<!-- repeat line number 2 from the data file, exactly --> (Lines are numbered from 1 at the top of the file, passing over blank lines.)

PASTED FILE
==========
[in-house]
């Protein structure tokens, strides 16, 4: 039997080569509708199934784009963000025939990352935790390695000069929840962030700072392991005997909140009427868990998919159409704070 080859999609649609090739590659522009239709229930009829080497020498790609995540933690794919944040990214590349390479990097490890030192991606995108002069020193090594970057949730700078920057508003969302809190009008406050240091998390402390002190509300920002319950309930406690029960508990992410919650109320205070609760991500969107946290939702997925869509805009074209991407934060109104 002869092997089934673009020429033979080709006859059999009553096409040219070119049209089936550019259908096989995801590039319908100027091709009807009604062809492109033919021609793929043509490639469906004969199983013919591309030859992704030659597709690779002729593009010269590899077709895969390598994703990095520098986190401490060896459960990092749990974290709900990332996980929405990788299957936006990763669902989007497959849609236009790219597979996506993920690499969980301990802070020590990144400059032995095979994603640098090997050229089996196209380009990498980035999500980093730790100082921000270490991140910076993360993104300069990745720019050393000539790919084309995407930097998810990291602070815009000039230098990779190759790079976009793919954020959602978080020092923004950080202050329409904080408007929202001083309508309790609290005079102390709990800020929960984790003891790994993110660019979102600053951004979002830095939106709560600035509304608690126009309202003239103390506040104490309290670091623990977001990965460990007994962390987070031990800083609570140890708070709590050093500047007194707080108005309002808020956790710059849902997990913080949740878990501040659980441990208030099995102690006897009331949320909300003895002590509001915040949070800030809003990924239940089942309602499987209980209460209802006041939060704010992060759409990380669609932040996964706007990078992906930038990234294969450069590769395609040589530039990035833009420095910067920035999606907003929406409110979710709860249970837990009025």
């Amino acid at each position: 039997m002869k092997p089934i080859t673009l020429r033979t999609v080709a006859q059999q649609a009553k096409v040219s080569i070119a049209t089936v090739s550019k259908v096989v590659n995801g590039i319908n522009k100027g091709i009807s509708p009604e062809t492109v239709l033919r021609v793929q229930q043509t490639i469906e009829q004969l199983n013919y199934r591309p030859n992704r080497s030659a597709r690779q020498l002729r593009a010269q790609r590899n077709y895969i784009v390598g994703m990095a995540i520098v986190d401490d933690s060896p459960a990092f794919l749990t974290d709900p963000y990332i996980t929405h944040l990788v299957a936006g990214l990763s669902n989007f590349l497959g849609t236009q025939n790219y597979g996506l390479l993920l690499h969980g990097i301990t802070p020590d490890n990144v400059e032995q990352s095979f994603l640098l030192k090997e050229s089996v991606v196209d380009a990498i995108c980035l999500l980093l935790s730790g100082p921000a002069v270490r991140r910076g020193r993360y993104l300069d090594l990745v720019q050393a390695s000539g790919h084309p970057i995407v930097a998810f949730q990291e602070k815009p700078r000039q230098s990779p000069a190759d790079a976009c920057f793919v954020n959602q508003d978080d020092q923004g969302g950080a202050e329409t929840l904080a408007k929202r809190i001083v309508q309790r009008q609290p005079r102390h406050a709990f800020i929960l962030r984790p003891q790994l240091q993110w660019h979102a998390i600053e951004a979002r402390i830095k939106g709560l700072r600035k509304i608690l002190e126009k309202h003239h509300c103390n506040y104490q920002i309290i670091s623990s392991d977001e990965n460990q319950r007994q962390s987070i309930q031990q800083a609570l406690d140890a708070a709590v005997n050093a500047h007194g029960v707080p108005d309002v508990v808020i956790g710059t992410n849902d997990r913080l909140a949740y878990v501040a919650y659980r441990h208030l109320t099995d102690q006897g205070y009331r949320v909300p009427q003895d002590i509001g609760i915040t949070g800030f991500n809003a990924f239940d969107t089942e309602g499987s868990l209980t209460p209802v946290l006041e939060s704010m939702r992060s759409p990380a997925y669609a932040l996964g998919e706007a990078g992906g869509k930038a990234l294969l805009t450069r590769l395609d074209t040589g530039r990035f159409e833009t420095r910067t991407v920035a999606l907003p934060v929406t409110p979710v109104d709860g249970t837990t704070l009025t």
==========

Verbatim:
């Protein structure tokens, strides 16, 4: 039997080569509708199934784009963000025939990352935790390695000069929840962030700072392991005997909140009427868990998919159409704070 080859999609649609090739590659522009239709229930009829080497020498790609995540933690794919944040990214590349390479990097490890030192991606995108002069020193090594970057949730700078920057508003969302809190009008406050240091998390402390002190509300920002319950309930406690029960508990992410919650109320205070609760991500969107946290939702997925869509805009074209991407934060109104 002869092997089934673009020429033979080709006859059999009553096409040219070119049209089936550019259908096989995801590039319908100027091709009807009604062809492109033919021609793929043509490639469906004969199983013919591309030859992704030659597709690779002729593009010269590899077709895969390598994703990095520098986190401490060896459960990092749990974290709900990332996980929405990788299957936006990763669902989007497959849609236009790219597979996506993920690499969980301990802070020590990144400059032995095979994603640098090997050229089996196209380009990498980035999500980093730790100082921000270490991140910076993360993104300069990745720019050393000539790919084309995407930097998810990291602070815009000039230098990779190759790079976009793919954020959602978080020092923004950080202050329409904080408007929202001083309508309790609290005079102390709990800020929960984790003891790994993110660019979102600053951004979002830095939106709560600035509304608690126009309202003239103390506040104490309290670091623990977001990965460990007994962390987070031990800083609570140890708070709590050093500047007194707080108005309002808020956790710059849902997990913080949740878990501040659980441990208030099995102690006897009331949320909300003895002590509001915040949070800030809003990924239940089942309602499987209980209460209802006041939060704010992060759409990380669609932040996964706007990078992906930038990234294969450069590769395609040589530039990035833009420095910067920035999606907003929406409110979710709860249970837990009025």